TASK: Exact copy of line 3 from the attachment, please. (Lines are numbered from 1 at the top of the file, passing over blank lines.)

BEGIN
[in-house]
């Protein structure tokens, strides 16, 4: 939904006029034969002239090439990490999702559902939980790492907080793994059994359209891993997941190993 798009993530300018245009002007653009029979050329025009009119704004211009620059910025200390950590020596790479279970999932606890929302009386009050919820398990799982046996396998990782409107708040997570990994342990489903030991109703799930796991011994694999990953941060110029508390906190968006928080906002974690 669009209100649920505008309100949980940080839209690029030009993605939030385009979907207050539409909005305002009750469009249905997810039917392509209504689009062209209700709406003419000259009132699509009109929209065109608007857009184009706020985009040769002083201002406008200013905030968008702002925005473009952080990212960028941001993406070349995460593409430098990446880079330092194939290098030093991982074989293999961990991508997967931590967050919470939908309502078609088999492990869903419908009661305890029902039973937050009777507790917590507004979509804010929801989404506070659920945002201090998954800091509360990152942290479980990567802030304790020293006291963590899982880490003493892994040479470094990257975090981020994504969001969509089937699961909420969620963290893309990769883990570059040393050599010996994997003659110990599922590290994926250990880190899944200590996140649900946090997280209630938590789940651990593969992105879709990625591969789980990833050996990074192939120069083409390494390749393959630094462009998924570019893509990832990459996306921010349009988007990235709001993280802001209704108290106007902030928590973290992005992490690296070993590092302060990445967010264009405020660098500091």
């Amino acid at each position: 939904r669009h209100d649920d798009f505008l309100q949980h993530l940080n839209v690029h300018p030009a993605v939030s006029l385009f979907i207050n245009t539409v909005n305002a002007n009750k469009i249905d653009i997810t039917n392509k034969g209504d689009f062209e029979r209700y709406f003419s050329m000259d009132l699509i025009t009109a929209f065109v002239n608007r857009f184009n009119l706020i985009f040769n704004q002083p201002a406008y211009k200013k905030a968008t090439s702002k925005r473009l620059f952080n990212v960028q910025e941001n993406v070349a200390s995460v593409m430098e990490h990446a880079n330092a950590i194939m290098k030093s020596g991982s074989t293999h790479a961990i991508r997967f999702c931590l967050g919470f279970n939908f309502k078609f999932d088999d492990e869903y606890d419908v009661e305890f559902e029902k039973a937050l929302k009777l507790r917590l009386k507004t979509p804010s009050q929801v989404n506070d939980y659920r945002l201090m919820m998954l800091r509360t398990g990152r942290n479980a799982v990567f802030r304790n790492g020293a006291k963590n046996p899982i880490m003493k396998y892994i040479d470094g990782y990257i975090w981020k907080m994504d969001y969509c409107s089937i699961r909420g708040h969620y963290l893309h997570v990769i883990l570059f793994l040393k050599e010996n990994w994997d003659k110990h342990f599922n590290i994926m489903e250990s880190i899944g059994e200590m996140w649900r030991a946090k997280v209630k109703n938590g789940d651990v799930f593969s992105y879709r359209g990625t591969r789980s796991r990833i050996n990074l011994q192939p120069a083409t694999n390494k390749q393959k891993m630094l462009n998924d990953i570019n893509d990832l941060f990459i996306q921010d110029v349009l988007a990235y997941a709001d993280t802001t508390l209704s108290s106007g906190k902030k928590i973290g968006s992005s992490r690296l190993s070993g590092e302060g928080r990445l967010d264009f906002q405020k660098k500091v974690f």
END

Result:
């Amino acid at each position: 939904r669009h209100d649920d798009f505008l309100q949980h993530l940080n839209v690029h300018p030009a993605v939030s006029l385009f979907i207050n245009t539409v909005n305002a002007n009750k469009i249905d653009i997810t039917n392509k034969g209504d689009f062209e029979r209700y709406f003419s050329m000259d009132l699509i025009t009109a929209f065109v002239n608007r857009f184009n009119l706020i985009f040769n704004q002083p201002a406008y211009k200013k905030a968008t090439s702002k925005r473009l620059f952080n990212v960028q910025e941001n993406v070349a200390s995460v593409m430098e990490h990446a880079n330092a950590i194939m290098k030093s020596g991982s074989t293999h790479a961990i991508r997967f999702c931590l967050g919470f279970n939908f309502k078609f999932d088999d492990e869903y606890d419908v009661e305890f559902e029902k039973a937050l929302k009777l507790r917590l009386k507004t979509p804010s009050q929801v989404n506070d939980y659920r945002l201090m919820m998954l800091r509360t398990g990152r942290n479980a799982v990567f802030r304790n790492g020293a006291k963590n046996p899982i880490m003493k396998y892994i040479d470094g990782y990257i975090w981020k907080m994504d969001y969509c409107s089937i699961r909420g708040h969620y963290l893309h997570v990769i883990l570059f793994l040393k050599e010996n990994w994997d003659k110990h342990f599922n590290i994926m489903e250990s880190i899944g059994e200590m996140w649900r030991a946090k997280v209630k109703n938590g789940d651990v799930f593969s992105y879709r359209g990625t591969r789980s796991r990833i050996n990074l011994q192939p120069a083409t694999n390494k390749q393959k891993m630094l462009n998924d990953i570019n893509d990832l941060f990459i996306q921010d110029v349009l988007a990235y997941a709001d993280t802001t508390l209704s108290s106007g906190k902030k928590i973290g968006s992005s992490r690296l190993s070993g590092e302060g928080r990445l967010d264009f906002q405020k660098k500091v974690f």